Combine that with my inexperience with cutting old carpet from an even older flight of stairs, and you’ve got a recipe for disaster.
Always cut away from your body, never toward it, I’d been told. Especially with a knife that’s that sharp.
But I forgot. Or wasn’t listening, as sometimes the case may be.
The accident happened in a flash. It was so quick, I’m not even sure how I did it. But the cut on the side of my hand was deep, the wound resembling two lips with plenty of blood oozing in between.
The cut didn’t even hurt, but I instantly knew this was no Band-Aid-variety wound. Light-headedness prompted by the shock of what I’d just done descended on me for a few minutes. “I’m so sorry,” I said to Kim, my wife. “I’m gonna have to go to Emergency.”
The cut was definitely deep enough for stitches, and I wanted to do the right thing, especially for an especially essential part of human anatomy such as my left hand. (I’m a righty myself, but the left hand’s pretty important for tasks like squeezing the toothpaste tube. And of course typing.)
Off I trotted to the ER, which was crowded on a Saturday morning with a good number of folks who were in a much sadder state than I was. Some clutched the afflicted body part and moaned. One woman openly wept. A teen boy lay on his side, his head on his mother’s lap.
Now I felt silly for taking up prime space for something as mundane as a two-inch cut. But the registration nurse who called my number after an hour-and-a-half wait assured me it was no superficial wound. Another hour later a muttering, exasperated nurse ushered me through a door, down a corridor, and into an examination room—pushing a wheeled computer along with her
“Computers, computers, computers,” she said just before she gave me a tetanus shot right in the deltoid. “Can you believe it? Thanks to this mandate, I have to add all this new information in now, and we never had to do this before.”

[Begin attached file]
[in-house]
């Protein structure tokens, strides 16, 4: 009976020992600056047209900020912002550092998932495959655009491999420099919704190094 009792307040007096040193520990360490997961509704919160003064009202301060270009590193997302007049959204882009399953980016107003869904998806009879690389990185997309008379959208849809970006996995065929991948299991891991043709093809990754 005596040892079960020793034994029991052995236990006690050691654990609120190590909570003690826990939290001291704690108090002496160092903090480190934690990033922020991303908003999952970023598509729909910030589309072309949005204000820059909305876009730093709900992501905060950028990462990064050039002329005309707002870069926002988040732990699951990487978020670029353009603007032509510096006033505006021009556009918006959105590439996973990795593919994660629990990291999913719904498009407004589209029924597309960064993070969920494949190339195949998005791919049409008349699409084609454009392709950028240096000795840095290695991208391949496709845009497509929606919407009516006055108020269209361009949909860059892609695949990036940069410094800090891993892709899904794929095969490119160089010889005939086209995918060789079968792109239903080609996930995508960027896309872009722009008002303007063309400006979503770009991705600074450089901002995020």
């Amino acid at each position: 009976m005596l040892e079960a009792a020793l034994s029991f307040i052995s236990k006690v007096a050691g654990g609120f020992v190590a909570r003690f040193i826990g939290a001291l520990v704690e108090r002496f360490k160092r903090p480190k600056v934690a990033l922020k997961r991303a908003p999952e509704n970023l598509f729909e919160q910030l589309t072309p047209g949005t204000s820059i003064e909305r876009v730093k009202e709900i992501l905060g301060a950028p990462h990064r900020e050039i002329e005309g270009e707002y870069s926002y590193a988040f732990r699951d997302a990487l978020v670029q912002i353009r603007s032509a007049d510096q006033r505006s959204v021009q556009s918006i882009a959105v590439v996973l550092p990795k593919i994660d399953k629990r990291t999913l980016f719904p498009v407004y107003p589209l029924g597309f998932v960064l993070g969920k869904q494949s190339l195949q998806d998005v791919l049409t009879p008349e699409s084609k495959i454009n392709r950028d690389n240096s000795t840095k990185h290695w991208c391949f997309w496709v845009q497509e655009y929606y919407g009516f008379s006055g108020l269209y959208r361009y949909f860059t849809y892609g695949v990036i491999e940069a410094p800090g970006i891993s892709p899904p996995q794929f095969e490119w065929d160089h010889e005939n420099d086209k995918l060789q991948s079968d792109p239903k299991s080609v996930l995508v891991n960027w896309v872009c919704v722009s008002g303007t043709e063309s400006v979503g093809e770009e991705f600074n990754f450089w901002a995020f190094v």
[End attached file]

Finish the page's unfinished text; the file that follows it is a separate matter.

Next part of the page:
I guess my cut and I mattered, but I didn’t feel like it. Not with all her griping about Obamacare.
The baby-blue-uniformed, red-haired guy who dumped iodine on my wound—the painful jolt about sending me through the tiled ceiling—couldn’t stop complaining about the mandate either.
“We spent over six figures on this new database, thanks to the mandate. But do you think this database will be compatible with the databases in the big hospitals across the country? Oh no. It’s supposed to make us all more efficient, but it won’t.”
Wow, two health care professionals in a row were openly griping about Obamacare—and their remarks were completely unsolicited. I hadn’t said a word to prompt his diatribe, though I assured him I hadn’t voted for that guy last November. A faint smile graced his lips as he stuck a sharp needle in my hand.
I wasn’t supposed to feel a thing, due to the numbing shot, but I certainly did. I told him so, but he didn’t seem to notice; he was too busy muttering ungraciously about the Affordable Health Care Act.
He assured me that though the cut was deep, it would mend, though there would be a scar. I just looked at him. A scar? I’d naively thought stitches would do away with anything like that. After all, why else get stitches? Isn’t this the year 2013?
Whatever. I guess I should have stayed home and used a butterfly bandage.
Another painful jab. I turned my head away—I couldn’t look. But I didn’t feel as much pain as I did when the bill came in the mail a few weeks later.
More than $500 for a tetanus shot and simple stitches on a two-inch cut? I gaped at it, feeling like I’d been scammed.
My wife wasn’t surprised. “Just wait,” she said. “Obamacare hasn’t even officially kicked in yet.”
I still love my country, and I think we have the best health care system in the world—or at least we will for a few more months. Ultimately, though, what the experience taught me (other than that I’m too clumsy to handle sharp utility knives) was that I have much to be grateful for.
The cut was deep. I could have severed tendons and lost the use of my thumb. But I didn’t. In time, I was told, the scar will fade. Even the slight numbness in my thumb will probably go away.
No complaints from me. I can use my hand just like I used to—I’m happy. Besides, nobody’s gonna be dating my left hand anyhow, so he doesn’t need to be “purty.”
What else did I learn? Some of the folks in the ER that day didn’t seem as blessed as I was. Some had seemed poised on the very edge of despair. I’m glad I don’t have to live in despair. I have hope beyond the misery of ERs, two-inch cuts, and stitches. And in time the $500-plus bill be only a distant memory, a story to chuckle over with my grandkids, the Lord willing.
I am truly a blessed man.
Question: What about you? Have you ever done some stupid/humbling thing? What did God teach you through the experience?
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